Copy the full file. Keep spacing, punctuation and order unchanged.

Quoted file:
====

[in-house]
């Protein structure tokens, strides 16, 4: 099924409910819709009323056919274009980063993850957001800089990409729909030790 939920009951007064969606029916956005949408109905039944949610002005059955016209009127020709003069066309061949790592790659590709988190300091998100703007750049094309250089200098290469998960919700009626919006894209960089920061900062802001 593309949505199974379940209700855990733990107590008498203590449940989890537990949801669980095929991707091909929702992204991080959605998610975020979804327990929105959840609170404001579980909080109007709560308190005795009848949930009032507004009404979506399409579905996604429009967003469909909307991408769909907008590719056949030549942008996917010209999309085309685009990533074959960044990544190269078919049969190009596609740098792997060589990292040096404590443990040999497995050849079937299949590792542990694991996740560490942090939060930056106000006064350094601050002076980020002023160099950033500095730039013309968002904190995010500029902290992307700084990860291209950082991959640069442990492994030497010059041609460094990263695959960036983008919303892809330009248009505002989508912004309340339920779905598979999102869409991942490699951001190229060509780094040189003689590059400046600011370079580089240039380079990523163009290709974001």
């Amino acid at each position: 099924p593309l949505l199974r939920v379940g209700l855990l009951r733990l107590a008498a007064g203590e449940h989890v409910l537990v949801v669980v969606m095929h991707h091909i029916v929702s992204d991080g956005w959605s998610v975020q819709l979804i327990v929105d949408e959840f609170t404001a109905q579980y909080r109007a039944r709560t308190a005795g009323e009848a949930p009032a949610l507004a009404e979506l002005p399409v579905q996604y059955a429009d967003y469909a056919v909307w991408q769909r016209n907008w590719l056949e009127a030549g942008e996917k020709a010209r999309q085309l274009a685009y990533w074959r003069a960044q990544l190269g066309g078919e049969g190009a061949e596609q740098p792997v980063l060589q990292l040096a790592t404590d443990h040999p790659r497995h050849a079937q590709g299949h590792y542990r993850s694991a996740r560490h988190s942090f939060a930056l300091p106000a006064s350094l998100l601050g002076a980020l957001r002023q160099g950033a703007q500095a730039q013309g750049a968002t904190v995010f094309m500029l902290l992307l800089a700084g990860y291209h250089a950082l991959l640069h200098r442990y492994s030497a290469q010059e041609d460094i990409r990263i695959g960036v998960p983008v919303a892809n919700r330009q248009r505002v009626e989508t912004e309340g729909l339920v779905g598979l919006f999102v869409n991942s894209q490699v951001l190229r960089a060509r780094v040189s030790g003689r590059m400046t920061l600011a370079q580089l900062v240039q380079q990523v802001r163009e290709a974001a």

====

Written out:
[in-house]
């Protein structure tokens, strides 16, 4: 099924409910819709009323056919274009980063993850957001800089990409729909030790 939920009951007064969606029916956005949408109905039944949610002005059955016209009127020709003069066309061949790592790659590709988190300091998100703007750049094309250089200098290469998960919700009626919006894209960089920061900062802001 593309949505199974379940209700855990733990107590008498203590449940989890537990949801669980095929991707091909929702992204991080959605998610975020979804327990929105959840609170404001579980909080109007709560308190005795009848949930009032507004009404979506399409579905996604429009967003469909909307991408769909907008590719056949030549942008996917010209999309085309685009990533074959960044990544190269078919049969190009596609740098792997060589990292040096404590443990040999497995050849079937299949590792542990694991996740560490942090939060930056106000006064350094601050002076980020002023160099950033500095730039013309968002904190995010500029902290992307700084990860291209950082991959640069442990492994030497010059041609460094990263695959960036983008919303892809330009248009505002989508912004309340339920779905598979999102869409991942490699951001190229060509780094040189003689590059400046600011370079580089240039380079990523163009290709974001």
């Amino acid at each position: 099924p593309l949505l199974r939920v379940g209700l855990l009951r733990l107590a008498a007064g203590e449940h989890v409910l537990v949801v669980v969606m095929h991707h091909i029916v929702s992204d991080g956005w959605s998610v975020q819709l979804i327990v929105d949408e959840f609170t404001a109905q579980y909080r109007a039944r709560t308190a005795g009323e009848a949930p009032a949610l507004a009404e979506l002005p399409v579905q996604y059955a429009d967003y469909a056919v909307w991408q769909r016209n907008w590719l056949e009127a030549g942008e996917k020709a010209r999309q085309l274009a685009y990533w074959r003069a960044q990544l190269g066309g078919e049969g190009a061949e596609q740098p792997v980063l060589q990292l040096a790592t404590d443990h040999p790659r497995h050849a079937q590709g299949h590792y542990r993850s694991a996740r560490h988190s942090f939060a930056l300091p106000a006064s350094l998100l601050g002076a980020l957001r002023q160099g950033a703007q500095a730039q013309g750049a968002t904190v995010f094309m500029l902290l992307l800089a700084g990860y291209h250089a950082l991959l640069h200098r442990y492994s030497a290469q010059e041609d460094i990409r990263i695959g960036v998960p983008v919303a892809n919700r330009q248009r505002v009626e989508t912004e309340g729909l339920v779905g598979l919006f999102v869409n991942s894209q490699v951001l190229r960089a060509r780094v040189s030790g003689r590059m400046t920061l600011a370079q580089l900062v240039q380079q990523v802001r163009e290709a974001a």